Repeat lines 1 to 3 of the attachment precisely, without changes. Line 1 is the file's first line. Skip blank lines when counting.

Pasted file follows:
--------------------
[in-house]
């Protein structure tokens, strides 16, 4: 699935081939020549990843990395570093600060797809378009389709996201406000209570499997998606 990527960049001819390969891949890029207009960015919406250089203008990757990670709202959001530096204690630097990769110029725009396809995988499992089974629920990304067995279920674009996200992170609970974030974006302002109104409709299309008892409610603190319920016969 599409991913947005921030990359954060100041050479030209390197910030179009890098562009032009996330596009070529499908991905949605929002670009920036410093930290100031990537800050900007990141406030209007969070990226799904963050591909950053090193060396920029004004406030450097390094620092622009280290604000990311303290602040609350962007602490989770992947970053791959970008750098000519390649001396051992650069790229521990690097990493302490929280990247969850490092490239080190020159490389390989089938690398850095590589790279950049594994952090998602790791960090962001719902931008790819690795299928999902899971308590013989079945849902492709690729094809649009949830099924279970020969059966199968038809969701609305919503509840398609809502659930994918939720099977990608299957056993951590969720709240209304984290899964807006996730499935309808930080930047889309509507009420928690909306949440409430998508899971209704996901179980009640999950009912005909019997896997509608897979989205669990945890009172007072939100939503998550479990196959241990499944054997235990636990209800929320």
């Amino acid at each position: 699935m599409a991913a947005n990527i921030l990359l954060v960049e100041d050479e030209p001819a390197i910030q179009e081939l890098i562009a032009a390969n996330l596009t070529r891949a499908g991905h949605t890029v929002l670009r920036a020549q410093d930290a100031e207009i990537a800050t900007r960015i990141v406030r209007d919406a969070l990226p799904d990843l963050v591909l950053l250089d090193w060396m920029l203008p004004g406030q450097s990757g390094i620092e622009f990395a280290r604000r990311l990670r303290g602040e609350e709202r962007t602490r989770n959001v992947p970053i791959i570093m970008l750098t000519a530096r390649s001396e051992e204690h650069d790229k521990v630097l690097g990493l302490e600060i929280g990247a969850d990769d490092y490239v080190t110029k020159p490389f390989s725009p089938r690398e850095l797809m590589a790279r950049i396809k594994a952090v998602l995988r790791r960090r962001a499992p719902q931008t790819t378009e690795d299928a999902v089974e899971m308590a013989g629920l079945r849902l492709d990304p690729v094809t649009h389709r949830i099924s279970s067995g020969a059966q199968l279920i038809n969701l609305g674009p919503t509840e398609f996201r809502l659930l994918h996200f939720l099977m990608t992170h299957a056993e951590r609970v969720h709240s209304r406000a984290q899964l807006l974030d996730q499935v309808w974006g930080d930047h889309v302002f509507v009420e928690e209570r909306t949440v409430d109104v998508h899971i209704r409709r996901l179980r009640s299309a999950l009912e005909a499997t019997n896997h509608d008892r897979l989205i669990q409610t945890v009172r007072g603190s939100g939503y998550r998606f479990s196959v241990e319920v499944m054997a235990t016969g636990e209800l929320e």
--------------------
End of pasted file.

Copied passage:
[in-house]
């Protein structure tokens, strides 16, 4: 699935081939020549990843990395570093600060797809378009389709996201406000209570499997998606 990527960049001819390969891949890029207009960015919406250089203008990757990670709202959001530096204690630097990769110029725009396809995988499992089974629920990304067995279920674009996200992170609970974030974006302002109104409709299309008892409610603190319920016969 599409991913947005921030990359954060100041050479030209390197910030179009890098562009032009996330596009070529499908991905949605929002670009920036410093930290100031990537800050900007990141406030209007969070990226799904963050591909950053090193060396920029004004406030450097390094620092622009280290604000990311303290602040609350962007602490989770992947970053791959970008750098000519390649001396051992650069790229521990690097990493302490929280990247969850490092490239080190020159490389390989089938690398850095590589790279950049594994952090998602790791960090962001719902931008790819690795299928999902899971308590013989079945849902492709690729094809649009949830099924279970020969059966199968038809969701609305919503509840398609809502659930994918939720099977990608299957056993951590969720709240209304984290899964807006996730499935309808930080930047889309509507009420928690909306949440409430998508899971209704996901179980009640999950009912005909019997896997509608897979989205669990945890009172007072939100939503998550479990196959241990499944054997235990636990209800929320």
């Amino acid at each position: 699935m599409a991913a947005n990527i921030l990359l954060v960049e100041d050479e030209p001819a390197i910030q179009e081939l890098i562009a032009a390969n996330l596009t070529r891949a499908g991905h949605t890029v929002l670009r920036a020549q410093d930290a100031e207009i990537a800050t900007r960015i990141v406030r209007d919406a969070l990226p799904d990843l963050v591909l950053l250089d090193w060396m920029l203008p004004g406030q450097s990757g390094i620092e622009f990395a280290r604000r990311l990670r303290g602040e609350e709202r962007t602490r989770n959001v992947p970053i791959i570093m970008l750098t000519a530096r390649s001396e051992e204690h650069d790229k521990v630097l690097g990493l302490e600060i929280g990247a969850d990769d490092y490239v080190t110029k020159p490389f390989s725009p089938r690398e850095l797809m590589a790279r950049i396809k594994a952090v998602l995988r790791r960090r962001a499992p719902q931008t790819t378009e690795d299928a999902v089974e899971m308590a013989g629920l079945r849902l492709d990304p690729v094809t649009h389709r949830i099924s279970s067995g020969a059966q199968l279920i038809n969701l609305g674009p919503t509840e398609f996201r809502l659930l994918h996200f939720l099977m990608t992170h299957a056993e951590r609970v969720h709240s209304r406000a984290q899964l807006l974030d996730q499935v309808w974006g930080d930047h889309v302002f509507v009420e928690e209570r909306t949440v409430d109104v998508h899971i209704r409709r996901l179980r009640s299309a999950l009912e005909a499997t019997n896997h509608d008892r897979l989205i669990q409610t945890v009172r007072g603190s939100g939503y998550r998606f479990s196959v241990e319920v499944m054997a235990t016969g636990e209800l929320e």